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6/25/2015
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5 Things You Probably Missed In The Verizon DBIR

A look at a few of the lesser-noticed but meaty nuggets in the annual Verizon Data Breach Investigations Report (DBIR).
4 of 6

Image: Verizon

Mobile Devices Not An Attack Vector

Despite the influx of mobile malware and security concerns about BYOD in the corporate world, attackers just aren't using mobile devices at this point, Verizon's data shows.
Verizon Wireless data shows around 100 smartphones infected per week with malware out of tens of millions of devices, for an infection rate of 0.68%.
'We just weren't seeing tablets or mobile phones as assets in remote attack scenarios,' Spitler says. 'We're still seeing workstations and laptops ... as the target of crimeware or malware.'
But that doesn't mean it won't ever happen, he says. 'It is something that's going to increase,' he says.
'We're not saying you should ignore this. We're saying we have a good opportunity to actually get ahead of things' with the mobile threat, he says.
Mobile security firm Zimperium, meanwhile, has disputed Verizon's findings, arguing that it sees targeted attacks against mobile devices occurring regularly, mainly via WiFi networks. Zuk Avraham, chairman and CTO of Zimperium, says cellular-borne attacks against mobile devices represent only about 18% of attacks.
Most of the attack attempts Zimperium sees appear to be targeted and espionage-related and targeted, Avraham says.

Image: Verizon

Mobile Devices Not An Attack Vector

Despite the influx of mobile malware and security concerns about BYOD in the corporate world, attackers just aren't using mobile devices at this point, Verizon's data shows.

Verizon Wireless data shows around 100 smartphones infected per week with malware out of tens of millions of devices, for an infection rate of 0.68%.

"We just weren't seeing tablets or mobile phones as assets in remote attack scenarios," Spitler says. "We're still seeing workstations and laptops as the target of crimeware or malware."

But that doesn't mean it won't ever happen, he says. "It is something that's going to increase," he says.

"We're not saying you should ignore this. We're saying we have a good opportunity to actually get ahead of things" with the mobile threat, he says.

Mobile security firm Zimperium, meanwhile, has disputed Verizon's findings, arguing that it sees targeted attacks against mobile devices occurring regularly, mainly via WiFi networks. Zuk Avraham, chairman and CTO of Zimperium, says cellular-borne attacks against mobile devices represent only about 18% of attacks.

Most of the attack attempts Zimperium sees appear to be targeted and espionage-related and targeted, Avraham says.

4 of 6
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Sara Peters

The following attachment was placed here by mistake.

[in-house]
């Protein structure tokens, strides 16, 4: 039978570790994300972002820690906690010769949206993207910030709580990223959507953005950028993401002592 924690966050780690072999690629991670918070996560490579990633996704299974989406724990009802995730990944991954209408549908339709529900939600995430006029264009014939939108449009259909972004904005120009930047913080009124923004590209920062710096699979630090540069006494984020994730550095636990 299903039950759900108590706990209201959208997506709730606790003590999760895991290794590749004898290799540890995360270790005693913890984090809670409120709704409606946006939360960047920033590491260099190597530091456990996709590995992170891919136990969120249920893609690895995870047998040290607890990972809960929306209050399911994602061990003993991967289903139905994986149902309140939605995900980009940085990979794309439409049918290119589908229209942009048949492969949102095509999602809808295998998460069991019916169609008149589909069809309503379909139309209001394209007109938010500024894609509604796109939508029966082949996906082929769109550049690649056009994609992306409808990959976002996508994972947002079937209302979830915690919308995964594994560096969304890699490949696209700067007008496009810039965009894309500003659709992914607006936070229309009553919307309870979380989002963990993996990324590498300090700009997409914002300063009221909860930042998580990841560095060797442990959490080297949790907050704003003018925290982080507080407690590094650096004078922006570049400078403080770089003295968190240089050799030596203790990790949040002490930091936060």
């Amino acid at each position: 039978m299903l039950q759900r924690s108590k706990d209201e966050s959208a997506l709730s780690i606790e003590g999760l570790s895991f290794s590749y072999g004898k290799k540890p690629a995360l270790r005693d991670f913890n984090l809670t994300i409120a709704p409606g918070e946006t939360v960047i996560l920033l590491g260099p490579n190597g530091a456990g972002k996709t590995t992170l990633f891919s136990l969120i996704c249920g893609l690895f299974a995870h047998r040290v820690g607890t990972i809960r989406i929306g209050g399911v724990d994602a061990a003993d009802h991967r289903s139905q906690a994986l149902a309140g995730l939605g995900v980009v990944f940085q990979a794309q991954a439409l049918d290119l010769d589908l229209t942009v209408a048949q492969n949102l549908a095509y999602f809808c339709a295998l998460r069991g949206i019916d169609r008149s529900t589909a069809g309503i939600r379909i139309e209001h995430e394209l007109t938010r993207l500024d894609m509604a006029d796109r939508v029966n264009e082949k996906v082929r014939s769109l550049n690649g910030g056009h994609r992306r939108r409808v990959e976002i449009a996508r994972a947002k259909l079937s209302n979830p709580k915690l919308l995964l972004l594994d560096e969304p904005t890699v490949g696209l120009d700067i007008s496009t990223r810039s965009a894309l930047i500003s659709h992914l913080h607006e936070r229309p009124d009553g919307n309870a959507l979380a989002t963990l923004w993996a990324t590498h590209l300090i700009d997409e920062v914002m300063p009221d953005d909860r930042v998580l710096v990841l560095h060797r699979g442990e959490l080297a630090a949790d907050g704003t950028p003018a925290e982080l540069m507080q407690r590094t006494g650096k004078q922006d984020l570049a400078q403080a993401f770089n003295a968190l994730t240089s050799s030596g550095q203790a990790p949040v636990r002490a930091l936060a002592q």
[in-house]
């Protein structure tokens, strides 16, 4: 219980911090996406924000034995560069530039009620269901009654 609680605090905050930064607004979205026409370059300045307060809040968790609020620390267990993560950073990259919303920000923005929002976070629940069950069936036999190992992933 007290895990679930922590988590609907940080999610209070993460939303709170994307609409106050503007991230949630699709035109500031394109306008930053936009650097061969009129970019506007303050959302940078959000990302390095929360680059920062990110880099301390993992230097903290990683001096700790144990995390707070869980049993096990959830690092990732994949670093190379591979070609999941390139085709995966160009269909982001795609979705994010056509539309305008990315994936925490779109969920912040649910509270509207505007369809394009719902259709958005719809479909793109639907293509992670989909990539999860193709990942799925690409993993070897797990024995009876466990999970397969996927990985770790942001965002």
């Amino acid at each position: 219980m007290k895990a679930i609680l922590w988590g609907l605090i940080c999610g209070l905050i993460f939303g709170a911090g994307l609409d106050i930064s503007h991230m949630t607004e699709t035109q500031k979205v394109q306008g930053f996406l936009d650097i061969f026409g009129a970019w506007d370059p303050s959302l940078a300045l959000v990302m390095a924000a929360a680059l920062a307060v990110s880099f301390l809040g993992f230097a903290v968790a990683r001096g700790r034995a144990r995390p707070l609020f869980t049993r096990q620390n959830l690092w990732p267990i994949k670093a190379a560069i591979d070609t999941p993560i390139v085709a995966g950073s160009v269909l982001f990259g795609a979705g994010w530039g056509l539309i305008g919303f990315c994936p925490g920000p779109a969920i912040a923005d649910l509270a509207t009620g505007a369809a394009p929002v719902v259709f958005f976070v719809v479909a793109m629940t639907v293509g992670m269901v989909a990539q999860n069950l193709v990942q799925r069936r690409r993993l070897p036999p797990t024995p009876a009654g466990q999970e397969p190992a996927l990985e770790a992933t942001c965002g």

Sara Peters,
User Rank: Author
6/26/2015 | 1:17:08 PM
relying on their customers' security
Great stuff Kelly. I love the way they put this:  "What we have here are companies ... relying on the security of their customer base. Over one half of Web app attacks came from the use of stolen credentials." So basically organizations are outsourcing security to their customers, and I suppose to the other organizations that the customers do business with.
LanceCottrell
LanceCottrell,
User Rank: Author
6/26/2015 | 1:50:50 PM
Mobile Malware not a significant threat
It is nice to see this confirmation that, despite all the products and hot air from security vendors, mobile devices are not where the security breaches are happening. Windows is still by far the low hanging fruit for attackers.
Kelly Jackson Higgins
Kelly Jackson Higgins,
User Rank: Strategist
6/26/2015 | 2:43:37 PM
Re: Mobile Malware not a significant threat
Yep, attackers always start with the easy entry point. But as Marc Spitler said, it's only a matter of time before mobile devices are a big part of the attack chain. 
geeksonrepair
geeksonrepair,
User Rank: Apprentice
6/29/2015 | 4:35:04 AM
5 things you missed
I like your way of presentation.Thanks dear for such an informatic blog.
Joe Stanganelli
Joe Stanganelli,
User Rank: Ninja
6/30/2015 | 11:12:03 PM
Re: Mobile Malware not a significant threat
I think you forgot the word "yet."  ;)

Sure, Windows is where the action is...but that's more a function of its proliferation/market dominance and less a function of how many vulnerabilities it has.  (In 2014, for instance, several times more vulnerabilities -- and of greater severity on the whole -- were discovered in Linux, OSX, and iOS than in any Windows OS.)

Same thing if we look at mobile only, too.  iOS has way more vulnerabilities than Android, but Android is attacked way more often than iOS because there are so many more Android phones out there than iOS phones (and because it's far easier to attack people via malicious apps on Android than it is on iOS because of Apple's tight iTunes Store controls).

Anyway, it's worthwhile to keep an eye on everything across the board.  There's little telling how the results will differ five or ten years from now.
bhalladeva
bhalladeva,
User Rank: Apprentice
7/22/2015 | 8:14:43 AM
Re: 5 things you missed
ata and rare insight on real-world incidents and breach cases, but with the addition of loads of data contributed by 70 other organizations from around the world.

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